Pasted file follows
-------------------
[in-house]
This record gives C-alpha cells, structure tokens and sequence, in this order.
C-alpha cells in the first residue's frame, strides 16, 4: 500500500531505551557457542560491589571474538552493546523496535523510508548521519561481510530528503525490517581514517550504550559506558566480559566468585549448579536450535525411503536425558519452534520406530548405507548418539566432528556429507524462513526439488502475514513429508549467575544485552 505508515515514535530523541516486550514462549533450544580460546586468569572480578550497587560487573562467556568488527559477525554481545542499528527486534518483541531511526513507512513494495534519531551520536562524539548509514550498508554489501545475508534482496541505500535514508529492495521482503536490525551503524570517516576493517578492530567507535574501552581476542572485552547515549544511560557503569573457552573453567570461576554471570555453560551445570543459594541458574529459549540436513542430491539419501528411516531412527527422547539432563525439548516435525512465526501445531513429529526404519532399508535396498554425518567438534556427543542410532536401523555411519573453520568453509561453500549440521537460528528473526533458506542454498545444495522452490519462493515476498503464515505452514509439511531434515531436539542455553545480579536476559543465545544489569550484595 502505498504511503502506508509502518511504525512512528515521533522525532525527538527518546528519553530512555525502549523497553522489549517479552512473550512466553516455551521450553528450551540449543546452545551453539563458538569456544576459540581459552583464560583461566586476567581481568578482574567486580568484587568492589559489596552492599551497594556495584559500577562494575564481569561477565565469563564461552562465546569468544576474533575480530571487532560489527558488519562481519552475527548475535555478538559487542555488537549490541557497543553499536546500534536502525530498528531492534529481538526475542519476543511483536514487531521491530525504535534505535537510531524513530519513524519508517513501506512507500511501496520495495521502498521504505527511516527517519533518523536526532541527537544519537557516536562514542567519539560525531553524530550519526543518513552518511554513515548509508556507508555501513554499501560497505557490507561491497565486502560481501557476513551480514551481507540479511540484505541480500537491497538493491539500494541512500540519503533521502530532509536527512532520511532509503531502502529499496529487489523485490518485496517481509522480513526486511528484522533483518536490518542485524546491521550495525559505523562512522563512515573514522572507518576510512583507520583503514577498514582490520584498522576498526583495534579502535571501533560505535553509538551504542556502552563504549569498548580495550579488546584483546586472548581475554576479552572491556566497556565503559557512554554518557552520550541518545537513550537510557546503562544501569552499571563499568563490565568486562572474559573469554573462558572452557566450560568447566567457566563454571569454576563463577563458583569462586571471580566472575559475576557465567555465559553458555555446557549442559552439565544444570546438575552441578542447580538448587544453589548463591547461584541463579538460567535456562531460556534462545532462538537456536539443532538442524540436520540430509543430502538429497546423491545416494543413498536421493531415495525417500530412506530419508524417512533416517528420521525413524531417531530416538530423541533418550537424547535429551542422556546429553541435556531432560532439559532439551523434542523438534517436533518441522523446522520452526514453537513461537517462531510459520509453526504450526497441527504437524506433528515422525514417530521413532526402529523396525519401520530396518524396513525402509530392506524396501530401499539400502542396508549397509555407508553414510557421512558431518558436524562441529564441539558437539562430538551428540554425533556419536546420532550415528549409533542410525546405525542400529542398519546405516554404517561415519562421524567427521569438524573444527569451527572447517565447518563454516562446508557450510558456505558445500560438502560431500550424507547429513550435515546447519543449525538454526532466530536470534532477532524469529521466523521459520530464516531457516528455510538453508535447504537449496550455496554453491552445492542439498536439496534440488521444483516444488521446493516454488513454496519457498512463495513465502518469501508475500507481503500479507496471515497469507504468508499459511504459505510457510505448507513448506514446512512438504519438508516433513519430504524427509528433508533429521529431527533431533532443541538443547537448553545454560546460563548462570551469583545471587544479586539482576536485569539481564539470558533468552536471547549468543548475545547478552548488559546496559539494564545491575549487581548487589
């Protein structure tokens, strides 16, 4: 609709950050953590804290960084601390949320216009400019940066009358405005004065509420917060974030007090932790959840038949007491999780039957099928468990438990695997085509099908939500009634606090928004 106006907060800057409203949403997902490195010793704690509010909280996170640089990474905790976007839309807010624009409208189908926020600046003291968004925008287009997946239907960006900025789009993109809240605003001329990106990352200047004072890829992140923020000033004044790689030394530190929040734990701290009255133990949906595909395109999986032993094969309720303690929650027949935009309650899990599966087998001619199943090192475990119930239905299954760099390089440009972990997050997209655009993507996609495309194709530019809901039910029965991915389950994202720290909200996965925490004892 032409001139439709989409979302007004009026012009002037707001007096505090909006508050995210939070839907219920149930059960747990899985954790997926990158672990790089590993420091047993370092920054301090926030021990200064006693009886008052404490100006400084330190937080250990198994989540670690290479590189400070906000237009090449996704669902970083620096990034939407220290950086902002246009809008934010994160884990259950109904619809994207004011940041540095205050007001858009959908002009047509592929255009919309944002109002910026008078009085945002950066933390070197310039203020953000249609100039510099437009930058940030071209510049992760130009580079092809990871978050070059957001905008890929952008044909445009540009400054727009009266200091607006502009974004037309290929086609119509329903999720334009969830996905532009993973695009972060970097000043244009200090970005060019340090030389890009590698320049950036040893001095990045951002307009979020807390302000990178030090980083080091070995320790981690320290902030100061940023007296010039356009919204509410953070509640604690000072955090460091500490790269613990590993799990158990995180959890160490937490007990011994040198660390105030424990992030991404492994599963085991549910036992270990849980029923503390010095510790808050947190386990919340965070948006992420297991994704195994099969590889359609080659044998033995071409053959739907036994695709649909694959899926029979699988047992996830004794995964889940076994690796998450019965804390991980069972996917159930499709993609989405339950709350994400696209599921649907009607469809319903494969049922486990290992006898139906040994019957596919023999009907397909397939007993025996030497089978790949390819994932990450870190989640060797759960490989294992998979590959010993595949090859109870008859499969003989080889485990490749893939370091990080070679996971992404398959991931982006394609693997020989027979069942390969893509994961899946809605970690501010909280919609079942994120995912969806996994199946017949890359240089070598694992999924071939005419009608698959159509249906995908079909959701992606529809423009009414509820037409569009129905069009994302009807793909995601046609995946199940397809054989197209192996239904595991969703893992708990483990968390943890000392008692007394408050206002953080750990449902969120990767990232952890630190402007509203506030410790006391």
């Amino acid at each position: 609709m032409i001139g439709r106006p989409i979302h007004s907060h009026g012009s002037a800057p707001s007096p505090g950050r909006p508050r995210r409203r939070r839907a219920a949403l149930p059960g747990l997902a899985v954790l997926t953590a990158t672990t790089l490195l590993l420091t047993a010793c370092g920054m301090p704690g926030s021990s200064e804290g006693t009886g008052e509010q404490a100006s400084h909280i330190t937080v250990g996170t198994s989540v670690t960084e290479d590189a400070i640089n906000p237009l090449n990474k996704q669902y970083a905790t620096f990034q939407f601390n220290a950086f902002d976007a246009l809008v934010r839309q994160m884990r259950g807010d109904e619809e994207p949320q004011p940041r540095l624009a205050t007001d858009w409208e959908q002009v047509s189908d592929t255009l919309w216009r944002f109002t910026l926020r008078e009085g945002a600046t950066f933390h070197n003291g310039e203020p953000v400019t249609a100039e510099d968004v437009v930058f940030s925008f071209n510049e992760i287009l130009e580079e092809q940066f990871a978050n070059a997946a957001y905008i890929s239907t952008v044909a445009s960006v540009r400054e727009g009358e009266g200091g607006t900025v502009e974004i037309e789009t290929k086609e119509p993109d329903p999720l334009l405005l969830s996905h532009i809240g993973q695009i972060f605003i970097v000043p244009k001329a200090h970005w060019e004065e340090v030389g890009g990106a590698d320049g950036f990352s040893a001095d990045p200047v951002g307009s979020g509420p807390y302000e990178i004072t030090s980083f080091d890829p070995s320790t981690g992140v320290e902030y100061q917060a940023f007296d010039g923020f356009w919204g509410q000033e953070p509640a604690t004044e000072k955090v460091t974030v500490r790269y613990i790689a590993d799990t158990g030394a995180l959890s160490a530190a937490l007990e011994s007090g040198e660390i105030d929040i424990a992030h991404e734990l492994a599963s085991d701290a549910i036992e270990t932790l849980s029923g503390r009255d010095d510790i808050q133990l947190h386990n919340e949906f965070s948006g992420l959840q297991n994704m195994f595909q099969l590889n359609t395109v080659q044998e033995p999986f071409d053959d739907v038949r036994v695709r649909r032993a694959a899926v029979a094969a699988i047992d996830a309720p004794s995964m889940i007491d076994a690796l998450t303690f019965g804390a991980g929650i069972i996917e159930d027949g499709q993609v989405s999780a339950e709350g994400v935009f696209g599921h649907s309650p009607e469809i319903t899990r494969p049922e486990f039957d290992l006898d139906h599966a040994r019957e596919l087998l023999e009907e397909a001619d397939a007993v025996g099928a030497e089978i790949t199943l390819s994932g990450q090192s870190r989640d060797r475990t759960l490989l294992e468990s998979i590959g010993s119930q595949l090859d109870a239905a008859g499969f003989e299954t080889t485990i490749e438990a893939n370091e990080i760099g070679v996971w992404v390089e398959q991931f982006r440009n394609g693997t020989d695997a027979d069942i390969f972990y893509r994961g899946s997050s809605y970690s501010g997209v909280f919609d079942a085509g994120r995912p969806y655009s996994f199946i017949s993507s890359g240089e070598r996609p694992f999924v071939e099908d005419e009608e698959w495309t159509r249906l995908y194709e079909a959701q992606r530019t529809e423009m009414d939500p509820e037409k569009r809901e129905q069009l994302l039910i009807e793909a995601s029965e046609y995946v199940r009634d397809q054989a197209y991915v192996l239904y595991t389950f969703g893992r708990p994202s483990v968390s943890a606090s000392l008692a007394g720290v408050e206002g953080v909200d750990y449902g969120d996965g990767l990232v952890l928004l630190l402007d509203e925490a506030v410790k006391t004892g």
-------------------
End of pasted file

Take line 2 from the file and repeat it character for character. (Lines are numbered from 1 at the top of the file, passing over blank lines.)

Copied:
This record gives C-alpha cells, structure tokens and sequence, in this order.